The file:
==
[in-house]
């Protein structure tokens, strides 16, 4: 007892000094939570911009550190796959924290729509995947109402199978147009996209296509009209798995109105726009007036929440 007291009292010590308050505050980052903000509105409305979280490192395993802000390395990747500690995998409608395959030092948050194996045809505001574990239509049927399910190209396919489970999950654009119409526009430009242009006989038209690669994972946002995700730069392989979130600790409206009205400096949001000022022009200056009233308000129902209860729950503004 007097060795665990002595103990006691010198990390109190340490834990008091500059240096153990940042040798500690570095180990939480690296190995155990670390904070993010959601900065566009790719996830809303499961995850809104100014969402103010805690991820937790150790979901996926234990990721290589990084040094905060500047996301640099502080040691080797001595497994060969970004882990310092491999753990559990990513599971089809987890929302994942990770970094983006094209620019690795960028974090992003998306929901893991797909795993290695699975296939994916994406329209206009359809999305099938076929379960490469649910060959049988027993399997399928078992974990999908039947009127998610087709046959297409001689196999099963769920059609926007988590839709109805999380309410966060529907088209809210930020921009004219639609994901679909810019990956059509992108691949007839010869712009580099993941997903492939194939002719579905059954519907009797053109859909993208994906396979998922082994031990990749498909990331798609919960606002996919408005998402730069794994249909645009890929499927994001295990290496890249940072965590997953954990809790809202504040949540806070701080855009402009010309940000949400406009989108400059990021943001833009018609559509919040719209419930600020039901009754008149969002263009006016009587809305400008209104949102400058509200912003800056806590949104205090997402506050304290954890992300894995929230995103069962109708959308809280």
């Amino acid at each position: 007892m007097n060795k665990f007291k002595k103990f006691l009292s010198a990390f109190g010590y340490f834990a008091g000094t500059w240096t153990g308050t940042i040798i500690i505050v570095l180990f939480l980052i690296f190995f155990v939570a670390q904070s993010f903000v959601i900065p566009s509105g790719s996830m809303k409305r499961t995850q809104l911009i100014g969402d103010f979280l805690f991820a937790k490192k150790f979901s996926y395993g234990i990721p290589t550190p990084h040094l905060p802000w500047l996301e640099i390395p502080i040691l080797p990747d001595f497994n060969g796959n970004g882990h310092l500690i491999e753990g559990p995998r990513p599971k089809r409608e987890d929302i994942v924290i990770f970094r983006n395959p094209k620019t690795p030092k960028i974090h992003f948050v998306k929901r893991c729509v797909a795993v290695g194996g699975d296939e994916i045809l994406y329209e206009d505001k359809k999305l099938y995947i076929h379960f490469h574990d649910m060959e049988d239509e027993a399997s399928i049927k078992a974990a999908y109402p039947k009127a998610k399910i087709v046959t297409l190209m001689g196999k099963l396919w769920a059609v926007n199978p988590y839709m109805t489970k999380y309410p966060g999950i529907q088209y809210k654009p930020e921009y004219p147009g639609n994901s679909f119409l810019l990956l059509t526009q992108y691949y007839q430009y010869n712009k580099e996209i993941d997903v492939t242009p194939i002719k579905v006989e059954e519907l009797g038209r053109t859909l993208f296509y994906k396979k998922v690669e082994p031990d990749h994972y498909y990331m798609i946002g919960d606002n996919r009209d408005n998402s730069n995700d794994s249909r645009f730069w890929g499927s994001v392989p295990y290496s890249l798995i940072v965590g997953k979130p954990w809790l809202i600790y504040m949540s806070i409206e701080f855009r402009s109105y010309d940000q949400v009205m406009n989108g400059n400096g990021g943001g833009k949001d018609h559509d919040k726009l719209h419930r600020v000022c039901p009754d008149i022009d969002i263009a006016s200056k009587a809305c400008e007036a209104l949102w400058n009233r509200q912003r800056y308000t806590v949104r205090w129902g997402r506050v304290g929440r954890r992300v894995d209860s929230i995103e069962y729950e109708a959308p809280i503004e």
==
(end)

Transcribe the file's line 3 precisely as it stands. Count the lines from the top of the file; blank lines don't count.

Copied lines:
């Amino acid at each position: 007892m007097n060795k665990f007291k002595k103990f006691l009292s010198a990390f109190g010590y340490f834990a008091g000094t500059w240096t153990g308050t940042i040798i500690i505050v570095l180990f939480l980052i690296f190995f155990v939570a670390q904070s993010f903000v959601i900065p566009s509105g790719s996830m809303k409305r499961t995850q809104l911009i100014g969402d103010f979280l805690f991820a937790k490192k150790f979901s996926y395993g234990i990721p290589t550190p990084h040094l905060p802000w500047l996301e640099i390395p502080i040691l080797p990747d001595f497994n060969g796959n970004g882990h310092l500690i491999e753990g559990p995998r990513p599971k089809r409608e987890d929302i994942v924290i990770f970094r983006n395959p094209k620019t690795p030092k960028i974090h992003f948050v998306k929901r893991c729509v797909a795993v290695g194996g699975d296939e994916i045809l994406y329209e206009d505001k359809k999305l099938y995947i076929h379960f490469h574990d649910m060959e049988d239509e027993a399997s399928i049927k078992a974990a999908y109402p039947k009127a998610k399910i087709v046959t297409l190209m001689g196999k099963l396919w769920a059609v926007n199978p988590y839709m109805t489970k999380y309410p966060g999950i529907q088209y809210k654009p930020e921009y004219p147009g639609n994901s679909f119409l810019l990956l059509t526009q992108y691949y007839q430009y010869n712009k580099e996209i993941d997903v492939t242009p194939i002719k579905v006989e059954e519907l009797g038209r053109t859909l993208f296509y994906k396979k998922v690669e082994p031990d990749h994972y498909y990331m798609i946002g919960d606002n996919r009209d408005n998402s730069n995700d794994s249909r645009f730069w890929g499927s994001v392989p295990y290496s890249l798995i940072v965590g997953k979130p954990w809790l809202i600790y504040m949540s806070i409206e701080f855009r402009s109105y010309d940000q949400v009205m406009n989108g400059n400096g990021g943001g833009k949001d018609h559509d919040k726009l719209h419930r600020v000022c039901p009754d008149i022009d969002i263009a006016s200056k009587a809305c400008e007036a209104l949102w400058n009233r509200q912003r800056y308000t806590v949104r205090w129902g997402r506050v304290g929440r954890r992300v894995d209860s929230i995103e069962y729950e109708a959308p809280i503004e």